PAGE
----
Authorities team up to take down prison drug smuggling ring

Contributed Photo/Courtesy GCSO: Denise Fry was caught attempting to smuggle methamphetamine into a Safford prison by utilizing inmates on work detail.

By Jon Johnson

jonjohnsonnews@gmail.com

GRAHAM COUNTY – Authorities from the Arizona State Prison Complex-Safford, Graham County Sheriff’s Office and Safford Police Department teamed up to take down a prison drug smuggling ring and intercept a load of methamphetamine and Suboxone from making it in within the prison’s walls.

According to police reports, staff members at the prison learned of a scheme to smuggle methamphetamine into the prison involving inmate David Osborne and his girlfriend, Denise Fry, 53, of California. The scheme reportedly involved Fry dropping off the drugs at a location and a prisoner on work release picking them up and rectally smuggling them back into the prison.

At the end of June, investigators with the Graham County Sheriff’s Office met with a prison official who provided a picture of Fry’s rental vehicle, a dark blue Toyota Corolla with California license plates. Fry had visited Osborn at the prison prior to making the dropoff.

On June 30, investigators located Fry’s car and followed her to the Economy Inn at 225 E. U.S. Highway 70, where a Safford detective kept an eye on it. When the vehicle left the motel, a second woman, identified as Sarah Roberts, 32, was with Fry. Investigators then followed the vehicle as it traveled west to the Pima Cemetery, where Fry exited the vehicle and then returned.

As the Toyota left the cemetery, the Graham County investigator stayed with the car while Safford detectives checked the cemetery to see if Fry had dropped anything off. At one of the gravesites, the detectives located a hidden Walmart bag that contained 1 ounce of meth packed in eight separate bundles in blue balloons, a bundle of unused syringes wrapped in cellophane, a bundle of13 Suboxone strips packed in a green balloon, and an unopened box of Trojan condoms.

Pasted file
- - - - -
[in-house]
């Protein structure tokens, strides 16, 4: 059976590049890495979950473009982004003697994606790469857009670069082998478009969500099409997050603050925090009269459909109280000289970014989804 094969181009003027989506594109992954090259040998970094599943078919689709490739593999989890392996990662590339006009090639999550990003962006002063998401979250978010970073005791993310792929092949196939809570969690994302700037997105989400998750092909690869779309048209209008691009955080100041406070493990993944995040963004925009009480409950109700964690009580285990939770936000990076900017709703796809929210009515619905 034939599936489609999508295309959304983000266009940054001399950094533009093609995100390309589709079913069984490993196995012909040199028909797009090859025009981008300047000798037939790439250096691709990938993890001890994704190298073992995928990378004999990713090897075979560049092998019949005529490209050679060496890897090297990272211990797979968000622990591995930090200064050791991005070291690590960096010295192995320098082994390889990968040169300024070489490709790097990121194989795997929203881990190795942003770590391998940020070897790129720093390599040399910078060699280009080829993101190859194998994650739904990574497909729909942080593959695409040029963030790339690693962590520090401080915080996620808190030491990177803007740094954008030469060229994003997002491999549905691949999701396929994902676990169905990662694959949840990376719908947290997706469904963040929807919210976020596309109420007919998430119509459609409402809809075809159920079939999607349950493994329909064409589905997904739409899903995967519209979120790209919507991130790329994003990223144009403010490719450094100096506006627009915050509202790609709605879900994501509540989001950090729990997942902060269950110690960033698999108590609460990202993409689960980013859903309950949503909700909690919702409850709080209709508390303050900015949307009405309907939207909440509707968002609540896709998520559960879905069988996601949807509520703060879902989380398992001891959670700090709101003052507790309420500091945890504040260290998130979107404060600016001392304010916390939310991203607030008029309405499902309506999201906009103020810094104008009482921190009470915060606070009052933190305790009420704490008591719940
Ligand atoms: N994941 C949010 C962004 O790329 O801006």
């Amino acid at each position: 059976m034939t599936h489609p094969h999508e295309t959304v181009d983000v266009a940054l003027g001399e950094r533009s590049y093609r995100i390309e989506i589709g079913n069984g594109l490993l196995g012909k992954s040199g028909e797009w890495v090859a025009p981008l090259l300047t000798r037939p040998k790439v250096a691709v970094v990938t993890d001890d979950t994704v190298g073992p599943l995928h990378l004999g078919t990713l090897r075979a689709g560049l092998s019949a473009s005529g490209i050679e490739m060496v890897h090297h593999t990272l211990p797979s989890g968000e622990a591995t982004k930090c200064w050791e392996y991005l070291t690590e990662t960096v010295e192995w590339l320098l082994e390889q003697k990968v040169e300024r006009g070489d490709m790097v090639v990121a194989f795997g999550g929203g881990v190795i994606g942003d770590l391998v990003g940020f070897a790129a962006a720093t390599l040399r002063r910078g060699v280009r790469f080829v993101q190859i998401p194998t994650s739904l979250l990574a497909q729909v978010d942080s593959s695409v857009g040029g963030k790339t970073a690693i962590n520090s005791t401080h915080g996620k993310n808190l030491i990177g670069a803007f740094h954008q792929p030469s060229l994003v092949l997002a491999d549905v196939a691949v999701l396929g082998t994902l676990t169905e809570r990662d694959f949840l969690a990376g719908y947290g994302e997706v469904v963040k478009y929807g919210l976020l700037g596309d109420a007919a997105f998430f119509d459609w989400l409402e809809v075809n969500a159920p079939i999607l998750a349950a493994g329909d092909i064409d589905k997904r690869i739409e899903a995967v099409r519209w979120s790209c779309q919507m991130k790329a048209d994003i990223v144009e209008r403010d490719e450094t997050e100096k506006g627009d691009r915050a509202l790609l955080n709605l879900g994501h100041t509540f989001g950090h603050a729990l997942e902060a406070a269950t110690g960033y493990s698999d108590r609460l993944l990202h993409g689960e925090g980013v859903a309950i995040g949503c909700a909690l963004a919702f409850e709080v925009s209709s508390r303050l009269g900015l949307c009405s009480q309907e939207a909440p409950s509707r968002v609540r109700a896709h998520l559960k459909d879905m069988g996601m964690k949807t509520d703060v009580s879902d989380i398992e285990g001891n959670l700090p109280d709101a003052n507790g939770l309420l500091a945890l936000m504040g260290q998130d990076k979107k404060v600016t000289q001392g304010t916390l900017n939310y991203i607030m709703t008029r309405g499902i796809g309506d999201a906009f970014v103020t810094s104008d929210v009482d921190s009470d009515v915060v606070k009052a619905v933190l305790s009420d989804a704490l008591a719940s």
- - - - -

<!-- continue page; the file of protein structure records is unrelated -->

By that time, the Sheriff’s Office investigator had pulled Fry over for a traffic infraction of speeding 70 mph in a 65 mph zone and questioned the occupants about their trip. After asking if either of them visited the cemetery, both Fry and Roberts admitted to the drug dropoff.

David Osborne

Fry allegedly told investigators that Osborne is her boyfriend and that she gets paid via a banking app called Zelle to purchase methamphetamine in California and bring it to where inmates on work detail can pick it up and take it back to the Safford prison. Osborne is in prison on burglary charges and is scheduled to be released in January 2022. He was charged with promoting prison contraband and was found guilty July 11. He has since been moved from the Safford prison to ASPC-Douglas – Mohave Unit.

Fry also admitted to having recently gotten into trouble in California when police seized 6 ounces of meth from her residence which she said was not hers. She said she was out on her own recognizance while her charges in that case are pending. She said this was her second time smuggling meth into the prison having succeeded a few weeks prior.

Roberts advised that she was just along for the ride so she could visit her federal probation officer in Flagstaff. She said she was on probation but had been living with Fry. Roberts also admitted that she was a meth user and that paraphernalia of hers was in the car. Roberts also had a number of prescription medications made out to her and her husband in the vehicle.

Fry said she didn’t use meth but smoked marijuana, and claimed some marijuana and paraphernalia found in the car was hers.

Contributed Photo/Courtesy GCSO: Sarah Roberts

Fry was arrested and booked into the Graham County Adult Detention Facility on charges of possession of a dangerous drug, possession of a dangerous drug for sale, transportation of a dangerous drug for sale, possession of a narcotic drug, possession of marijuana, possession of drug paraphernalia, and conspiracy. Roberts was arrested and booked on charges of transportation of a dangerous drug for sale, possession of drug paraphernalia, and conspiracy.

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